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30 Oct

Stubble Burning: Need A Way Forward

Stubble Burning: Need A Way Forward

Every year the northern region of India faces the grim problem of rising pollution mainly due to stubble burning in states like Haryana, Uttar Pradesh and Punjab. This fetches a thick layer of smog to cities like Delhi, which is already choking from local sources of pollution.

Stubble burning: setting of fire in the field intentionally after crop harvesting.

As the Supreme Court has noted, this polluting endangers the Right To Life because it significantly reduces the lifespan of a human being.

Moreover, this year the outbreak of Coronavirus pandemic is threatening to make this situation even worse as an increase in air pollution is causing a surge in Coronavirus cases.

So, now we need to first understand why farmers have to set fire to their crop residue?

Well, the main reason is the use of mechanised harvesting which leaves several inches of stubble in the fields.

Earlier, this stubble was used by farmers for cooking, or as hay to keep their animals warm or even as extra insulation for homes. But, now the use for such purposes has become outdated and hence, farmers resort to the cheapest and quickest method for getting rid of it i.e., burning the stubble in the crop fields itself.

But, the effects of stubble burning are dreadful. Open stubble burning emits large amounts of toxic pollutants in the atmosphere which contain harmful gases like methane (CH4), carbon monoxide (CO), volatile organic compounds (VOC) and carcinogenic polycyclic aromatic hydrocarbons. After being released in the atmosphere, these pollutants disperse in the surroundings, undergo physical and chemical transformations, and eventually adversely affect human health by causing a thick blanket of smog.

Burning of stubble can also be a nightmare for farmers too since it significantly reduces soil fertility by destroying the nutrients. The heat generated by stubbleburning penetrates into the soil, leading to a tremendous loss of moisture and helpful microbes.

Thus, an alternate approach to stubble burning needs to be adopted by farmers. Here, both farmers and the government need to explore the Chhattisgarh Model.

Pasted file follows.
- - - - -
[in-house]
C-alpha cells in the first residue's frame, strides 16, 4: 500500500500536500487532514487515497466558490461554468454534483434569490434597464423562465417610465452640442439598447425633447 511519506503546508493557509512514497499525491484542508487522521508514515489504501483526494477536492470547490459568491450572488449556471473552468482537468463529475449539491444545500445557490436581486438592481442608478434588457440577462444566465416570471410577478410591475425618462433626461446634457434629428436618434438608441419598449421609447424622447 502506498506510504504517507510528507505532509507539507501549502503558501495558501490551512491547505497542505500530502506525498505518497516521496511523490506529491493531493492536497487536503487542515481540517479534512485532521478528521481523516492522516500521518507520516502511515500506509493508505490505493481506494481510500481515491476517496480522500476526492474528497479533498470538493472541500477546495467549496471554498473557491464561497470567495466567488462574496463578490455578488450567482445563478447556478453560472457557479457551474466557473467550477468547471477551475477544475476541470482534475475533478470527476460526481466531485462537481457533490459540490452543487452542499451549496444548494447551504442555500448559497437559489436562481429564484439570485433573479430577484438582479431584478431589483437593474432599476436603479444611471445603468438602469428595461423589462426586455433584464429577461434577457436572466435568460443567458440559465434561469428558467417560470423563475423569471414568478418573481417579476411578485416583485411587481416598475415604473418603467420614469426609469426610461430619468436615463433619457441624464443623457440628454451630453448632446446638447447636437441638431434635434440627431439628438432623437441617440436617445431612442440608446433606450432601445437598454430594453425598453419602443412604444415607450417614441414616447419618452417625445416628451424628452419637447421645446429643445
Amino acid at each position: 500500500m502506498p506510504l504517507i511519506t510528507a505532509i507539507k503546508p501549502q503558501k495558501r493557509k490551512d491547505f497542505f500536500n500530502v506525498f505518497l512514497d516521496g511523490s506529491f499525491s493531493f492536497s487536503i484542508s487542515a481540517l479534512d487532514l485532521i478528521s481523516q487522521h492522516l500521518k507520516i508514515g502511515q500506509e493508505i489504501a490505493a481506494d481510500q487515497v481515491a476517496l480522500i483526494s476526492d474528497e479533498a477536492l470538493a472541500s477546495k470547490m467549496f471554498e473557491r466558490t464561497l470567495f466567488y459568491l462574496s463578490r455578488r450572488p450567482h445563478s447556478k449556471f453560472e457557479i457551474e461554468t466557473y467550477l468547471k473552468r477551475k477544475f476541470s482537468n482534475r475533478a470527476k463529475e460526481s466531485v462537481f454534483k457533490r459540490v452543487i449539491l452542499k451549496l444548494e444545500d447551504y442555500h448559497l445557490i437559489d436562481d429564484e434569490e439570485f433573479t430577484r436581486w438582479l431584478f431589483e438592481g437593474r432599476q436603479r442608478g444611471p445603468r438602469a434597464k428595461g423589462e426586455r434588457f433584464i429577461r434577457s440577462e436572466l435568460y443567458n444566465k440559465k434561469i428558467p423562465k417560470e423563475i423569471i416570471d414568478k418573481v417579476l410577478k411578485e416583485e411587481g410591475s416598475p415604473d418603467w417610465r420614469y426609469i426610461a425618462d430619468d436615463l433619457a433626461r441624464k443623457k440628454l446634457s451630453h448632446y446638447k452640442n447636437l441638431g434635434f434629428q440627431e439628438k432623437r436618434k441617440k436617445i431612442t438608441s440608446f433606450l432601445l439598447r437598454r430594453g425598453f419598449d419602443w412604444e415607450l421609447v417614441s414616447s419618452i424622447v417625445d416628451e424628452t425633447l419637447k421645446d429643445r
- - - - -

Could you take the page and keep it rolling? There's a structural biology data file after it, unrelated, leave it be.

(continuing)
The Chhattisgarh model is an innovative experiment that has been undertaken by the Chhattisgarh government which involves the setting up of gauthans.

A gauthan is a dedicated five-acre plot, held in common by each village, where all the unused stubble or parali is collected through parali daan (people’s donations) and is converted into organic fertiliser by mixing with cow dung and a few natural enzymes.

The scheme also generates employment for the rural youth. The government supports the transportation of parali from the farm to the nearest gauthan and Chhattisgarh has successfully developed 2,000 gauthans till now!

A similar approach in more rural areas can prove to be beneficial for farmers as well as the environment. Further, state governments can go for a combination of incentivisation and prosecution. Give incentives to farmers who use eco-friendly methods to get rid of stubble and penalise the ones who do not.

Also, a behavioural change is also needed to achieve this goal. Farmers need to be educated and informed about how stubble burning poses a threat to human life as well as the fertility of the soil and should be encouraged to adopt eco-friendly technologies.

However, lack of political will and action, and even weaker implementation, remain a hurdle to the path of a clean environment, especially in North India. If the prevailing policies continue, then we are not far from the day when air in the national Capital simply becomes too hazardous to breathe. There is, as such, a strong need for a collaborative effort by the government, NGOs and the citizens (especially farmers) to eliminate stubble burning altogether and replace it with an eco-friendly and employment generating model.

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